Another object of the invention is to provide a method for making a MOS transistor, comprising the steps of forming a plurality of transistor gates on or over a substrate; printing a first dielectric layer on or over a first subset of the transistor gates and (optionally) a second dielectric layer on or over a second subset of the transistor gates, the first dielectric layer containing a first dopant and the optional second dielectric layer containing a second dopant different from the first dopant; forming contact holes in each of the first and (optional) second dielectric layers, exposing an upper surface of each transistor gate; and etching the first and second dielectric layers sufficiently to widen the contact holes.
Another object of the invention is to provide an electronic device, comprising a substrate; a plurality of first semiconductor islands on the substrate, the first semiconductor islands containing a first diffusible dopant; an optional plurality of second semiconductor islands on the substrate, the second semiconductor islands containing a second diffusible dopant different from the first diffusible dopant; first dielectric films on the first subset of the semiconductor islands, the first dielectric films containing the first diffusible dopant; second dielectric films on the second semiconductor islands, the second dielectric layer films containing the second diffusible dopant; and a conductive (e.g., metal) layer in electrical contact with the first and second semiconductor islands.
The invention enables an all-printed thin film transistor (TFT) with a high-temperature-compatible gate. In a preferred embodiment, this approach leverages the use of a printed silicon ink (or “printed silicon precursor”) as both active and gate layers. Silicon, metal silicides and/or refractory metals allow the use of self-aligned structures that can withstand the relatively high processing temperatures typically used for dopant out-diffusion and activation. In addition, polysilicon enables (a) lower work functions for better threshold voltage (Vt) scaling, and (b) reoxidation of the gate edge to enable lower leakage currents, for memory retention. A metal gate allows for lower gate resistance. Either or both features can be used, depending on the requirements of the device.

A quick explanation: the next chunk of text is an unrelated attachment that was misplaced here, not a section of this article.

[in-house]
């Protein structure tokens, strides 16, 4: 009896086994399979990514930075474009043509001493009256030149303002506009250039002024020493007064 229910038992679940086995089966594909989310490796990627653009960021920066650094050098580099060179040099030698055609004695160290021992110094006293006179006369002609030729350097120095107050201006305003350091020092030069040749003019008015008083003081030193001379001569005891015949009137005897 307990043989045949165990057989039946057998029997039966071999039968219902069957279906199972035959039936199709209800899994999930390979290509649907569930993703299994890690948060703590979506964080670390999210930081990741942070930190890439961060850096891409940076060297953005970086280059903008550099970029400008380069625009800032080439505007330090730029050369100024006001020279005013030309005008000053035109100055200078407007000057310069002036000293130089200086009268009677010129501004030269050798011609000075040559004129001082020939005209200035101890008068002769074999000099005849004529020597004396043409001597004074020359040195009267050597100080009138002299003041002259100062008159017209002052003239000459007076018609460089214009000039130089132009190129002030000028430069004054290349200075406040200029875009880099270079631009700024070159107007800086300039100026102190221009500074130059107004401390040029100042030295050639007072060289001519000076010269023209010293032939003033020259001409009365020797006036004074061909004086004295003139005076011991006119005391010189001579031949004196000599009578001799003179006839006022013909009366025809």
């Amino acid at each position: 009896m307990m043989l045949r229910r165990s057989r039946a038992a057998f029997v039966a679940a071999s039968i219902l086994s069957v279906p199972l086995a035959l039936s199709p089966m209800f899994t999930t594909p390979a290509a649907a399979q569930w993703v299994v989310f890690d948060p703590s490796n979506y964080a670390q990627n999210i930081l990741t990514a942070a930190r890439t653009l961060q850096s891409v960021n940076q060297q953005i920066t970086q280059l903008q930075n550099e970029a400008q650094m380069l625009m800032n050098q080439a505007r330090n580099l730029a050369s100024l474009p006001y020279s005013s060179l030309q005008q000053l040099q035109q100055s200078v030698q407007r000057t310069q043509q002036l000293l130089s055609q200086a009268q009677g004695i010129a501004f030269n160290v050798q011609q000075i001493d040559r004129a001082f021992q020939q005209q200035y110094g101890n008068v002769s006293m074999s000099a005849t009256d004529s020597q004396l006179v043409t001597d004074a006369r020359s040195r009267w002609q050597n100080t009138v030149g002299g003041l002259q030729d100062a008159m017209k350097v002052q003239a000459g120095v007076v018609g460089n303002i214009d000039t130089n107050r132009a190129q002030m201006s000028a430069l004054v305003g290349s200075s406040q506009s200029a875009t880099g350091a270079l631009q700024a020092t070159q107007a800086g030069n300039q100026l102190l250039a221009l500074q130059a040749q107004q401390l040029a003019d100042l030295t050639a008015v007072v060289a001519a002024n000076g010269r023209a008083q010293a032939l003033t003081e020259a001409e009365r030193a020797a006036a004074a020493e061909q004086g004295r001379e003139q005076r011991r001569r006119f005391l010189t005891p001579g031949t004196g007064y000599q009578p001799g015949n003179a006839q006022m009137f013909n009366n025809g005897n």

The present invention replaces the relatively costly and time-consuming masking steps with relatively inexpensive, high-throughput printing of n- and p-type dopant source films. Optionally, the dopant dielectric film can be left in place as an interlayer dielectric, further eliminating additional dielectric removal/deposition/patterning steps.
Reference will now be made in detail to the preferred embodiments of the invention, examples of which are illustrated in the accompanying drawings. While the invention will be described in conjunction with the preferred embodiments, it will be understood that they are not intended to limit the invention to these embodiments. On the contrary, the invention is intended to cover alternatives, modifications and equivalents that may be included within the spirit and scope of the invention as defined by the appended claims. Furthermore, in the following disclosure numerous specific details are given to provide a thorough understanding of the invention. However, it will be apparent to one skilled in the art that the present invention may be practiced without these specific details. In other instances, well-known methods, procedures, components, and circuits have not been described in detail, to avoid unnecessarily obscuring aspects of the present invention.